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Ubiquiti PowerBeam PBE-5AC Gen 2

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Ubiquiti PowerBeam PBE-5AC Gen 2

I'm very new to all of this. Have done some reading and wanted to get the ball rolling. I was wondering if the Ubiquiti PowerBeam PBE-5AC Gen2 would be suitable to deploy a AREDN Mesh network with for use on Field Day. I live about 5 miles from my Club's site and could provide internet access via my home's cable modem network for the computers doing the logging.  
          Trying to figure if I configure the PowerBeam at my house to use an IP doled out by my wifi, then ensure the other PowerBeam is using an IP on the same network so when they connect everything will be on the same network. I also realize I'll need something at the Club site to provide a Lan for the computers doing the logging. Also, we have our CW group that operates probably 100 yards away from the rest of us, so trying to figure out how to deploy an IP to them...not sure if wifi at the Club Field day site would make a very good connection for the CW folks. 


The AC chipset in the PBE-5AC Gen2 is not supported. Please view the supported hardware matrix here:

For your application a pair of Power Beam M5-400 or MikroTik LHG would work. Stick with 5Ghz. I assume you have a clean line-of-site with no trees to the field day area?

On site, a pair of Nanostation M5 or MikroTik SXT could provide a link between the site and CW group. You could have either a wired switch or a regular garden variety wi-fi AP for access at each location. If both locations are line-of-site you might also have a dish at each remote end, pointed home. Several ways to do this :)

Back at home, you'll need a way to break out the WAN connection, which goes to your internet source. This can be done with a VLAN capable switch, or a MikroTik hAP ac lite running the AREDN code. The hAP will break out the WAN, LAN, and also provides a PoE port for your dish.



Thanks for the info. Yeah I had checked the compatibility matrix and was still a bit confused. Hence my reason for asking. It's about 5 miles to the site according the the Ubiquiti tool. The tool also states that both ends will need to be 12 meters high....roughly 40 feet and I think that is something we can do. I ran the tool with all kinds of different equipment just to see the results and what kinds of speeds the various equipment would allow.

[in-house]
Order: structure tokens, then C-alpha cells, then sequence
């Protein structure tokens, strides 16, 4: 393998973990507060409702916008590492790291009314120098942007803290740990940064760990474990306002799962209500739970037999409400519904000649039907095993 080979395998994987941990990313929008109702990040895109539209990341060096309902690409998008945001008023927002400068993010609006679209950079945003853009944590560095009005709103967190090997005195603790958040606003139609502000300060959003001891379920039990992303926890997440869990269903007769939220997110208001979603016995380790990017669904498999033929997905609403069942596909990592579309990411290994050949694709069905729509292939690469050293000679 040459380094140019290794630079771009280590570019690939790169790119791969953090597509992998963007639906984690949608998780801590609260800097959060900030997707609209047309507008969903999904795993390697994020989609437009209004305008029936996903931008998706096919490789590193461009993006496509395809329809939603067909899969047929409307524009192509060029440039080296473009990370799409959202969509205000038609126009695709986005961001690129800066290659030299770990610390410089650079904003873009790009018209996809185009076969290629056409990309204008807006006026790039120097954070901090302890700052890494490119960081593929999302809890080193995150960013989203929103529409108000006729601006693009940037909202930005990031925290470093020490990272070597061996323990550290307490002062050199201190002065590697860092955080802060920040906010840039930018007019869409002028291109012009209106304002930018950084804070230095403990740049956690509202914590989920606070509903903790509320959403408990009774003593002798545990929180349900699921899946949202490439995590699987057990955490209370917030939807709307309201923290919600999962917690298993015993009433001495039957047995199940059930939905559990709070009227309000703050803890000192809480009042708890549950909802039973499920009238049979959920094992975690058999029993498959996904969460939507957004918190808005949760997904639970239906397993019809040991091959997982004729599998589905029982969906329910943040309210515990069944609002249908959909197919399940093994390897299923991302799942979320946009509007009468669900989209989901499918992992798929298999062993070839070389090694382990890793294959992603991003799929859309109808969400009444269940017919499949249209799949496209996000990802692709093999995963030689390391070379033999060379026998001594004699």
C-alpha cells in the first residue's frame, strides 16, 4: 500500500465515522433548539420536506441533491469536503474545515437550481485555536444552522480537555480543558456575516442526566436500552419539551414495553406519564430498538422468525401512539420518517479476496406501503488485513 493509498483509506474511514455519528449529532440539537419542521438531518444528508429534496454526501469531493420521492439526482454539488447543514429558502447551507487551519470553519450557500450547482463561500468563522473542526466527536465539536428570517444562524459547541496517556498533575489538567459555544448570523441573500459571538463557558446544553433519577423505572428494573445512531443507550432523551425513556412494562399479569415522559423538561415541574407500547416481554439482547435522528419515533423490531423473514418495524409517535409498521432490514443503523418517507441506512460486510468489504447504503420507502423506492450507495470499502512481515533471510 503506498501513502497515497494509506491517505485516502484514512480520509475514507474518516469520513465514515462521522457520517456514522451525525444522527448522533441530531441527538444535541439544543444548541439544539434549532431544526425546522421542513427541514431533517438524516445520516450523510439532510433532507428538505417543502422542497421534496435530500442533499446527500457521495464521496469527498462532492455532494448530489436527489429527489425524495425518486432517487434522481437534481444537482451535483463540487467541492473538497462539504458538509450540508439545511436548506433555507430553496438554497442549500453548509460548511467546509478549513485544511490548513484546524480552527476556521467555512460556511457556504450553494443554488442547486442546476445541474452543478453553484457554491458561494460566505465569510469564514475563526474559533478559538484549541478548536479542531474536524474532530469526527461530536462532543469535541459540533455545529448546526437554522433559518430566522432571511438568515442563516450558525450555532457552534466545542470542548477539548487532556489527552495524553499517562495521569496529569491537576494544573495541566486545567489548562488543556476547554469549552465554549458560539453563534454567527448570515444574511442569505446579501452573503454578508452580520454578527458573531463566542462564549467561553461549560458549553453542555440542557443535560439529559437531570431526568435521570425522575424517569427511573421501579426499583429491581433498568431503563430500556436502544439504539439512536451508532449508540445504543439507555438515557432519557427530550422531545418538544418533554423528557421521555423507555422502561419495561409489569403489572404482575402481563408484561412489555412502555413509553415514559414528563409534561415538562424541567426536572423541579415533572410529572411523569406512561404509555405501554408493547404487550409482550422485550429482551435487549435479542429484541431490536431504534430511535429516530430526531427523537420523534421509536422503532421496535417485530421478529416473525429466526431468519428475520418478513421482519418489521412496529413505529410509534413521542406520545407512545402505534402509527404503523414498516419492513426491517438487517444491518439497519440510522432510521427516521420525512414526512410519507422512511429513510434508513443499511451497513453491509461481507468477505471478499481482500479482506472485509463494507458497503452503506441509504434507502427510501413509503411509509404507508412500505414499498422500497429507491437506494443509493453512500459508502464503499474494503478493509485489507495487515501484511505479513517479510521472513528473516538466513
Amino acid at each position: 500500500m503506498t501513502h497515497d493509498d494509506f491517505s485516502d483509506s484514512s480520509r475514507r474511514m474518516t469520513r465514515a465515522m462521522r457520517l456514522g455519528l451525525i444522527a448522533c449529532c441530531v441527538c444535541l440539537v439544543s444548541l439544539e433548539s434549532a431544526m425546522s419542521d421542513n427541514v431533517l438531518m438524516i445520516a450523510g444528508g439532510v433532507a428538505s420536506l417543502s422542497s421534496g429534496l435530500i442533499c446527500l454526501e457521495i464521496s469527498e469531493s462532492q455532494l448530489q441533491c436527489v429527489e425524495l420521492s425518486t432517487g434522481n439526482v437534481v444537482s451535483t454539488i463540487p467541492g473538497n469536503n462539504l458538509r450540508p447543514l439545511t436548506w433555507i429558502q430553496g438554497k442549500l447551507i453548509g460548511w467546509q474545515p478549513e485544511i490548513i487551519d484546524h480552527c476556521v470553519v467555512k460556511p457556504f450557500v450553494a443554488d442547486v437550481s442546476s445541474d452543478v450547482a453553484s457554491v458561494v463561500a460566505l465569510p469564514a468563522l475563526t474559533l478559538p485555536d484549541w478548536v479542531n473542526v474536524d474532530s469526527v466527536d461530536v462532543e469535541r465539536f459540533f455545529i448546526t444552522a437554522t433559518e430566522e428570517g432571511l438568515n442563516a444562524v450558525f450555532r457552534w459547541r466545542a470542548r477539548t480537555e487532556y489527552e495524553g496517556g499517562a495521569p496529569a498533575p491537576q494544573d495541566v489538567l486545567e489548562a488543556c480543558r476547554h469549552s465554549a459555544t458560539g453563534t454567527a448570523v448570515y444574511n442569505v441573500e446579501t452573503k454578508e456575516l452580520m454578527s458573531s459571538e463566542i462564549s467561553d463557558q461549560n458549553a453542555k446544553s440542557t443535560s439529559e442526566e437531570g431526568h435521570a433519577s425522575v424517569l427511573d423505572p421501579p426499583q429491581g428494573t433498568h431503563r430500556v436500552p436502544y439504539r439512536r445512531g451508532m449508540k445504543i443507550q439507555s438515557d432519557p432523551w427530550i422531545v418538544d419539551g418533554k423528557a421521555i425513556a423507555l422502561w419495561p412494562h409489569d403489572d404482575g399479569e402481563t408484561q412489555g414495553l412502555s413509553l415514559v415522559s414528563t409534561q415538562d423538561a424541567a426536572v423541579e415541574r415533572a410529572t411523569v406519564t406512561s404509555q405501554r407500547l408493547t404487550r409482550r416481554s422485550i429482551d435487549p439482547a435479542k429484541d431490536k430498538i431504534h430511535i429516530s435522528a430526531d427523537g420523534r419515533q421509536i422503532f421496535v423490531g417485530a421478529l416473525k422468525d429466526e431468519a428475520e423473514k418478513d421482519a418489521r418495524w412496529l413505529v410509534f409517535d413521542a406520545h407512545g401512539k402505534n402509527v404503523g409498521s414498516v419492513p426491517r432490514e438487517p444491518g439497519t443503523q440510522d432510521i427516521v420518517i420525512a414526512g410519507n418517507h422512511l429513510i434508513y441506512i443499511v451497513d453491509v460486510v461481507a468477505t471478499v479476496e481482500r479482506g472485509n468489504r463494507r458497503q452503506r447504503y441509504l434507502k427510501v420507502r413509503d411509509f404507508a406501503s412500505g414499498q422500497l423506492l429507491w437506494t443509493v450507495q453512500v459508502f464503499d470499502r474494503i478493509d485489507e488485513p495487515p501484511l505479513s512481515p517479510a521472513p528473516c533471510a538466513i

I'll look at the Nanostation M5's for onsite I think to connect the 2 groups. And good to know about what I'll need to do at home too......definitely a lot more research to do, but know I'll get it done.....

KE2N's picture
ubiquiti tool

Careful with the UBNT tool. It does not consider that trees exist (nor buildings either).  The tool will say everything is fine as long as the fresnel zone does not touch dirt according to the terrain model.  If you (for example) have a stand of 75 foot trees on the high spot between the two nodes, you will have to jack up both ends by 75 feet to get the results predicted by the tool. Partial obstruction of the Fresnel zone will give gradual deterioration of results. But if the center of the beam goes through vegetation, generally that gives zero usable signal on the other side.  You also need to check along the path for man-made structures. 

I did wonder how good the

I did wonder how good the tool is. It is an absolute great tool for a starting point I guess. Short of actually testing I'm not sure how else to see if it'll work. 

KE2N's picture
its a good tool

Just have a look at the satellite picture and see what obstructions are in the path ... recognize that you have to shoot over that stuff.  You would be surprised the number of times my path explorations have hit a multi-story apartment building - or went straight through a water tank.   Of course, east of the Mississippi the US a basically a forest - and trees are the first obstacle most people encounter.


K6CCC's picture
If what you are trying to is

If what you are trying to is get Internet to your field day site, and assuming you already have the Ubiquiti PowerBeam PBE-5AC Gen2, leave them on Part 15 for your Internet link.  Then use with Cat-5 or something like Nano-Stations for your local distribution.

 Yes the goal is to get

 Yes the goal is to get Internet to the Field Day site, but to also hook into the nearby mesh network as well. 

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